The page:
A 2012 Vendramini, a true luthier’s made guitar owned by Christine Tassan. The guitar was just delivered from France and was much too "green" to really deliver its best. Buying a new guitar, which did not have the time to mature, is indeed a risk, because it could never mature. There is a good analogy with 1975 French Bordeaux wines. This was supposed to be one of the best years for Bordeaux, like 1949, but they never opened. I still own a couple of bottles and the wine experts claim these 1975 Bordeaux will open up one day. Guess what? I might be dead before they do. Follow the same principle with guitars. The one you buy must sound great right away, do not speculate that it might open up with time. I owned a great AJL made in January 2012 and AJL guitars have a rare quality, they are already very mature, even new, as woods are artificially aged by a special process. The great player Denis Chang owns an excellent AJL. Also, anybody who played gypsy guitars with cedar tops know how great they are. They have a mature sound right away!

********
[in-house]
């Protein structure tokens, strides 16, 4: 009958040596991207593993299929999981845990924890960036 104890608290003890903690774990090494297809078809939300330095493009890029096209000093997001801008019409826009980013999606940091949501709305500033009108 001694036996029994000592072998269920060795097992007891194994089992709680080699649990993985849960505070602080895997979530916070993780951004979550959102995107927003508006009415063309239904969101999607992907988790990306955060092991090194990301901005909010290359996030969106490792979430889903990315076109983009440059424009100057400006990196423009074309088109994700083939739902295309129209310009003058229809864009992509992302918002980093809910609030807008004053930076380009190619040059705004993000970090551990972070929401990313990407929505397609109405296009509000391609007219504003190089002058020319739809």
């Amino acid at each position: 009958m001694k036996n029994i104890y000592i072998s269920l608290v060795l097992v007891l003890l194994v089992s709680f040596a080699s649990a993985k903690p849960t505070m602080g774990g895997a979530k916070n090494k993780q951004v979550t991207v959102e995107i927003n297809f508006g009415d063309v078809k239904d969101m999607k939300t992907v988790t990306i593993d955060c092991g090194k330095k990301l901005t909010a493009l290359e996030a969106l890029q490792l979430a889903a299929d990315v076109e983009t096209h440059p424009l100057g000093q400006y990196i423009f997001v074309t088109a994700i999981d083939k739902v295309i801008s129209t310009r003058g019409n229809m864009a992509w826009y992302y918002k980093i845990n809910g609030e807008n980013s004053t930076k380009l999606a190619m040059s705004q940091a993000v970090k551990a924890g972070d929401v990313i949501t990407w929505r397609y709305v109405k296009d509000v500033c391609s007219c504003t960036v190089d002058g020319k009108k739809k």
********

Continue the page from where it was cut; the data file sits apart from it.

We started the tests by first playing all the guitars for a couple of hours. Single notes, comping with la pompe, with different tunes. We based our opinion on the following parameters:
Quality of bass notes (ringing or not), mids (round and pleasant or not), and highs (cutting through and powerful or weak).
Quality of the highs in the most difficult register, on the three higher strings between frets 10 to fret 18 (this is where many guitars, including no-
Balance between the lowest notes and the highest notes of the guitar register.
Overall pleasing tone or not.
Volume and projection.
We tried not to be influenced in our evaluation of the sound qualities by the playability of the guitars. Anyway all guitars were set up by first class luthiers so it was not an issue, also the size and the shape of the neck could have been, namely for Christine Tassan who has relatively small hands. She is still the best gypsy swing guitar female player I have heard so far.
Our ranking of these five guitars gave the following results, before the scientific measurements: